The Ragan and Melcrum competition

Last week, Chicago-based Ragan Communications launched, a free service aimed at communicators around the world that’s a mix of social network, knowledge and information resource.

It’s captured a lot of imaginations and got off to a cracking start. When I signed up last week, there were about 250 members. Today, that number is over 500.

Also last week, London-based research and training firm Melcrum announced The Communicators’ Network, described as a business-grade professional networking community, that will be launching in June:

[…] It’s already in advanced stages of development, but we’re ironing out the kinks behind closed doors for now. We have been quietly researching what communicators from around the world want and are building something a little bit different. Not only does The Communicators’ Network have all the social networking functionality you’d expect, namely groups, blogs, photo uploads, custom RSS feeds and discussion forums, it also has some really interesting ratings and review features for user-generated content.

[…] We are not looking to replace existing communities we are looking to improve and enhance them and add some value through bolt-on features such as directory of knowledge and resources to help save time and facilitate better business decisions. The site should help bring Melcrum’s globally dispersed customer-base of more than 25,000 communication practitioners a little bit closer together.

Melcrum’s offering will also be free to join.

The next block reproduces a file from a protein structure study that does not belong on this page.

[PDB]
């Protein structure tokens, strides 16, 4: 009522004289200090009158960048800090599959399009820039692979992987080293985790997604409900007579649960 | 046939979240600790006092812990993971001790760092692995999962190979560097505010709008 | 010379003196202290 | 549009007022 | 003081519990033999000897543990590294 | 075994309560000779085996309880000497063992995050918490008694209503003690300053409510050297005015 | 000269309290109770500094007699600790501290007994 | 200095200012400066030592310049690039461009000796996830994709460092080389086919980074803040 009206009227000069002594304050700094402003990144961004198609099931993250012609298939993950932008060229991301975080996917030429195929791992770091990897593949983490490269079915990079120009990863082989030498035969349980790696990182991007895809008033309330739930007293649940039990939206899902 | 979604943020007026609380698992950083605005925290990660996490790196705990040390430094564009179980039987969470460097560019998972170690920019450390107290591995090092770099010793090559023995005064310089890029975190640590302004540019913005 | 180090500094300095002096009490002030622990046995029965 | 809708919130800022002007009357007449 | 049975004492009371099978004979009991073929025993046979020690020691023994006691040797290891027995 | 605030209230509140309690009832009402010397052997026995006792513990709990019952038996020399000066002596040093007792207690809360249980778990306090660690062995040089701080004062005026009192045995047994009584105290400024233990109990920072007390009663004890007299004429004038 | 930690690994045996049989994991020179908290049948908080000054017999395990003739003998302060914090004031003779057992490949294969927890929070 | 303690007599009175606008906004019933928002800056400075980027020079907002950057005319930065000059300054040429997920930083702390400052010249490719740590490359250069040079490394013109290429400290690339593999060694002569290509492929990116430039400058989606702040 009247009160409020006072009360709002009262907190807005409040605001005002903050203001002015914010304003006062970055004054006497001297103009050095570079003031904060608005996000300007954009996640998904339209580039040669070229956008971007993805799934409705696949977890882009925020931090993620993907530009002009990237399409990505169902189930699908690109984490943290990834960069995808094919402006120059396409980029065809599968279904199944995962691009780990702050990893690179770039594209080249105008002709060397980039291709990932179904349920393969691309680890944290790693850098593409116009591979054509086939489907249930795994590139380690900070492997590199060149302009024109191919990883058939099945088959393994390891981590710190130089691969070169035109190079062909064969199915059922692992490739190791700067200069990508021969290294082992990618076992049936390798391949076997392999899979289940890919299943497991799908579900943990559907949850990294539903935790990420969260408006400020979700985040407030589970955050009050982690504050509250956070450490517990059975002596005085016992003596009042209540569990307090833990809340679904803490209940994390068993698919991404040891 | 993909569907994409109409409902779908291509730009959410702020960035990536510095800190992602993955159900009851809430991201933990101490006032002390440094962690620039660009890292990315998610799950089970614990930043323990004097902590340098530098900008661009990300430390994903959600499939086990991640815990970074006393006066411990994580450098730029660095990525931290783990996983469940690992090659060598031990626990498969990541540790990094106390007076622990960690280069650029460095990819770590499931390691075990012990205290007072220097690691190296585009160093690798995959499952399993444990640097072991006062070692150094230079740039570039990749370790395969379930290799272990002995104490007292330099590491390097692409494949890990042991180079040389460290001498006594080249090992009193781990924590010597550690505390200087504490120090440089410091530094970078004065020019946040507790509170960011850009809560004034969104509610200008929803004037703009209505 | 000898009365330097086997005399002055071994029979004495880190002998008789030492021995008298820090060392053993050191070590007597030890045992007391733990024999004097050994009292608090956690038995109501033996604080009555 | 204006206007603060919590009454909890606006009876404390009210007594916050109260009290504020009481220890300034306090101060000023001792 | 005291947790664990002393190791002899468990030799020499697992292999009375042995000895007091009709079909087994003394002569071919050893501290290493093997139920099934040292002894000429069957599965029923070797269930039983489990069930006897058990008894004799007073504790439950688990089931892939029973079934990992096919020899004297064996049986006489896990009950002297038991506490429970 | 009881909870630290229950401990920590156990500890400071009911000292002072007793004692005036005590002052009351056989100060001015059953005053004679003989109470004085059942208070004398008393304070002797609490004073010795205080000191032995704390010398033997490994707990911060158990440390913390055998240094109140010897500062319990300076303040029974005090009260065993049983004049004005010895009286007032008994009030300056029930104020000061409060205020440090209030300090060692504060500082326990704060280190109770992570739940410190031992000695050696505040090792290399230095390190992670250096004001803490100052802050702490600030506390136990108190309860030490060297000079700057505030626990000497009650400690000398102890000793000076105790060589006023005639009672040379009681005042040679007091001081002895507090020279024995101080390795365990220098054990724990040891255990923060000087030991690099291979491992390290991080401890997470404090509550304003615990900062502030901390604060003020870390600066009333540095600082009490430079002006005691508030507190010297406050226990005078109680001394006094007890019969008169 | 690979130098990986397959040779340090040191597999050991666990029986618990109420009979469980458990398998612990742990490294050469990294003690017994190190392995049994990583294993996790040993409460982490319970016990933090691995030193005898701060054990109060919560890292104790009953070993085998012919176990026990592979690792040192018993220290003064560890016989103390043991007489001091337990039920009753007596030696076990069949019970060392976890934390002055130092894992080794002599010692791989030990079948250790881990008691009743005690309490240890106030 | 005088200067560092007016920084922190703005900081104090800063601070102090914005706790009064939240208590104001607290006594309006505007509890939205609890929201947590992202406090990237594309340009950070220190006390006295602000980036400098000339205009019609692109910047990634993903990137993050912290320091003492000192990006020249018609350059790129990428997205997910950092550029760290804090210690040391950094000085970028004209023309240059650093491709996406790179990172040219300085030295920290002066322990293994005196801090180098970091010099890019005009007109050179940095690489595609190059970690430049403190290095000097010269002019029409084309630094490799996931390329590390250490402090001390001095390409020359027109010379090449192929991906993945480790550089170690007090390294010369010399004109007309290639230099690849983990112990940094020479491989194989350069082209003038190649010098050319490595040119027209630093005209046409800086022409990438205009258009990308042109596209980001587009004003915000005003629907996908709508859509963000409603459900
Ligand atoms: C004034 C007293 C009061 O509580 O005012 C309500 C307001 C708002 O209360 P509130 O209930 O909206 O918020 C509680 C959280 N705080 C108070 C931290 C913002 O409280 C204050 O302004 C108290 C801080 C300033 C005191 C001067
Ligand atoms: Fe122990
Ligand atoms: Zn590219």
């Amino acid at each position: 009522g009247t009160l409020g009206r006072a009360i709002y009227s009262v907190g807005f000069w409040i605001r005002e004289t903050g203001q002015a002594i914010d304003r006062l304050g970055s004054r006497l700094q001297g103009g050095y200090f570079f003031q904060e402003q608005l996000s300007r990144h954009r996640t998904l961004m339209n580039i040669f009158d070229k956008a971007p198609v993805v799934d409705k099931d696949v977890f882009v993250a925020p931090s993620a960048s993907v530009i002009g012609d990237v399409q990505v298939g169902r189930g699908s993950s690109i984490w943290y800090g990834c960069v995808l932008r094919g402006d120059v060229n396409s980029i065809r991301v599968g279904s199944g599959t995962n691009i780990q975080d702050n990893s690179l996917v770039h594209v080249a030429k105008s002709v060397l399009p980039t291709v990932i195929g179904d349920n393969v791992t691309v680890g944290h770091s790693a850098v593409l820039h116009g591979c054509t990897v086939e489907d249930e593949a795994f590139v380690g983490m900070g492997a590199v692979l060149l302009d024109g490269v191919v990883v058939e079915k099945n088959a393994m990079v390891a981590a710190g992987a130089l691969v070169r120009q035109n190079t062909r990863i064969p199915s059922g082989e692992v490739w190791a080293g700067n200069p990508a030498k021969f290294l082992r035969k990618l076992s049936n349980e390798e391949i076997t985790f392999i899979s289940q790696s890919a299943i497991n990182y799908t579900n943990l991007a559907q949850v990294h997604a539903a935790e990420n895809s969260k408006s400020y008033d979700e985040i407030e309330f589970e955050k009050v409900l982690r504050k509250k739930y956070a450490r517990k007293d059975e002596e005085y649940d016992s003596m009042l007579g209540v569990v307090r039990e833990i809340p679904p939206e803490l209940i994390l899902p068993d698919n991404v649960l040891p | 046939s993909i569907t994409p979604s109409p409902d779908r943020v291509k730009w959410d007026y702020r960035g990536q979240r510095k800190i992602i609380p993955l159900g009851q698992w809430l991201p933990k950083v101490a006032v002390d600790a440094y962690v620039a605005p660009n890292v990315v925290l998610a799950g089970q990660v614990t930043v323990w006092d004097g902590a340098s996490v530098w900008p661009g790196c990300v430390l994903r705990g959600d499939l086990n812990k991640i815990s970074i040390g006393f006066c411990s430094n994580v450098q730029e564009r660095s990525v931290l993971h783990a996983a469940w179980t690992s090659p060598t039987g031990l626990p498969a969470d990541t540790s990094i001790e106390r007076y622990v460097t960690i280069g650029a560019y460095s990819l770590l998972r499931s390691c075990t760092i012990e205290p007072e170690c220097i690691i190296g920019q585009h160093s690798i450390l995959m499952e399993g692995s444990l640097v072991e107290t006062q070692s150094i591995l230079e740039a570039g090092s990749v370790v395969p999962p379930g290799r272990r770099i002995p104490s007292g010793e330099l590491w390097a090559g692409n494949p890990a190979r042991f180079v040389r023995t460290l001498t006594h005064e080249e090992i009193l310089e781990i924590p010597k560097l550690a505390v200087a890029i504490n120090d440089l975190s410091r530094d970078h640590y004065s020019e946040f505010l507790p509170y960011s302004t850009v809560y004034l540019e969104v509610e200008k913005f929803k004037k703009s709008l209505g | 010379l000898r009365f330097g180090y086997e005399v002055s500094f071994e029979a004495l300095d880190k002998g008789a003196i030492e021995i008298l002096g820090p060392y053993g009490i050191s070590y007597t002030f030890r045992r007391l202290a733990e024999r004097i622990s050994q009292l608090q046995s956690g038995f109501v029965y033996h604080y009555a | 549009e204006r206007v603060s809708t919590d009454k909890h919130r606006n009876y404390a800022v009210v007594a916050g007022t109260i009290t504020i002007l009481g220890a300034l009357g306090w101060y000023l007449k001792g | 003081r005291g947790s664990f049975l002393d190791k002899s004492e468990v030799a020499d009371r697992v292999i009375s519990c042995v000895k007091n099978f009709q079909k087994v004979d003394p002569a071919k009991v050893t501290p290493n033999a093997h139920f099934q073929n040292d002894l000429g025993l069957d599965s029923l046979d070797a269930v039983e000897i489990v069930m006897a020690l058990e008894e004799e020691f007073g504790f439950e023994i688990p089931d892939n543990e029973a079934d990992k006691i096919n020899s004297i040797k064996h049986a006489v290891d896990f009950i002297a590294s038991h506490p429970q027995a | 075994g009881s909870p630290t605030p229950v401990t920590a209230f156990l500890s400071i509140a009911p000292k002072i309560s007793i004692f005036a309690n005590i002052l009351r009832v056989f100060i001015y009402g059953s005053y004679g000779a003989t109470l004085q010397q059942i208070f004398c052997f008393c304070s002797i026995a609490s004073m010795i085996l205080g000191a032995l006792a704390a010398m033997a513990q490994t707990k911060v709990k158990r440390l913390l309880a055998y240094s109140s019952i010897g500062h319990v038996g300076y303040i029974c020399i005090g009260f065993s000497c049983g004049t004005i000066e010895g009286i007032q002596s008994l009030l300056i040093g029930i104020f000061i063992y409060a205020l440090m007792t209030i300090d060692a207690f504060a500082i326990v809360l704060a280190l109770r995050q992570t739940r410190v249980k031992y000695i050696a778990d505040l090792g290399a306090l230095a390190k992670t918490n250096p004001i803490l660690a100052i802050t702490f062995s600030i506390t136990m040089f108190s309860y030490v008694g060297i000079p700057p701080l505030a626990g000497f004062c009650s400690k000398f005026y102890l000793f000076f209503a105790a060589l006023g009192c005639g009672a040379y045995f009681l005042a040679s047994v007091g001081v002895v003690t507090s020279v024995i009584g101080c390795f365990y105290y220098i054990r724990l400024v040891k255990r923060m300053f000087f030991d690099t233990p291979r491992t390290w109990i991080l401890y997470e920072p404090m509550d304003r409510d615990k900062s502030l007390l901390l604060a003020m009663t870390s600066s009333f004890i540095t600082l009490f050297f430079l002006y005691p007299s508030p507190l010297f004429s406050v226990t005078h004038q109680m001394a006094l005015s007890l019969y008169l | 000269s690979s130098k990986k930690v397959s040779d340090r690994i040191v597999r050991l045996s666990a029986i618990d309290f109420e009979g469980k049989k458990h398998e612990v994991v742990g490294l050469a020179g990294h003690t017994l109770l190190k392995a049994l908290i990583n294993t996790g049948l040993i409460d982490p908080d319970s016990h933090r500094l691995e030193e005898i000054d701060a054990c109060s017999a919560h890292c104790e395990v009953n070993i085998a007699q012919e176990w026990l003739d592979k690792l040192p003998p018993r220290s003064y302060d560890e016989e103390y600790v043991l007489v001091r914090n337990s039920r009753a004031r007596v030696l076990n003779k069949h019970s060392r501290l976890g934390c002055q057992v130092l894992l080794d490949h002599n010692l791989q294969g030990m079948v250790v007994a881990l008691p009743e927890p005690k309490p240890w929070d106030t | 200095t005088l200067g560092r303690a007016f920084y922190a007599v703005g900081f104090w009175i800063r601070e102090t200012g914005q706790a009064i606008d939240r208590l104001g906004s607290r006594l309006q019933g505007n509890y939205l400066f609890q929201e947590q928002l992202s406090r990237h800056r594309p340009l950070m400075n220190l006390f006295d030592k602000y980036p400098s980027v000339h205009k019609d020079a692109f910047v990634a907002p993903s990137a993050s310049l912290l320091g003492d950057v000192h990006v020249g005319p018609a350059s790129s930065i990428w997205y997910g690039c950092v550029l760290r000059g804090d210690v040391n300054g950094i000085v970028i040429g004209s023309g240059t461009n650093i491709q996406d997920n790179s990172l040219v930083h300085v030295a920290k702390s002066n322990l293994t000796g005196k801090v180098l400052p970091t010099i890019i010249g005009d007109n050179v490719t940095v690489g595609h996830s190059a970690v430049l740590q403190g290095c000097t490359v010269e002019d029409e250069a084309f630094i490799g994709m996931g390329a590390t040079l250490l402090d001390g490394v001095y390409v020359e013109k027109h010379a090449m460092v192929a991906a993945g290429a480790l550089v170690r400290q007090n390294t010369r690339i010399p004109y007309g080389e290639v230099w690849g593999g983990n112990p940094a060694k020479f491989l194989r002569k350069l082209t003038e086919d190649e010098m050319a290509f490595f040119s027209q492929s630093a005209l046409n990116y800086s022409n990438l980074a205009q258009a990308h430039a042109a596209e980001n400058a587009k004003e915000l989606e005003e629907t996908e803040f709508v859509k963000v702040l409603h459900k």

Ragan clearly has first-mover advantage, though, and CEO Mark Ragan has ambitious plans for

[…] The bigger news is that is only a tiny part of a much bigger and NEW communication site we’re unveiling around the world on Sept. 1. It will be called, and it will include foreign correspondents, video news, both live and pre-taped, audio voice-posts on blogs, more blogs from experts around the globe, a 30,000-article database, a new consulting company and research institute, a new polling technology that drives dialogue between respondents, live video stand ups from London, Sydney, South Africa…..and much more. MyRagan will be linked to every story so that communicators can jump back forth between the journalist-driven piece and the chat in a MyRagan forum.

That sounds like a compelling offering.

Indeed, ‘compelling’ is the key word. With two of the communication profession’s most powerful and influential commercial players launching services that will compete for communicators’ attention, it’s hard to see right now whether there will be a market for two such services without some clear differentiation between them.

Time will tell.

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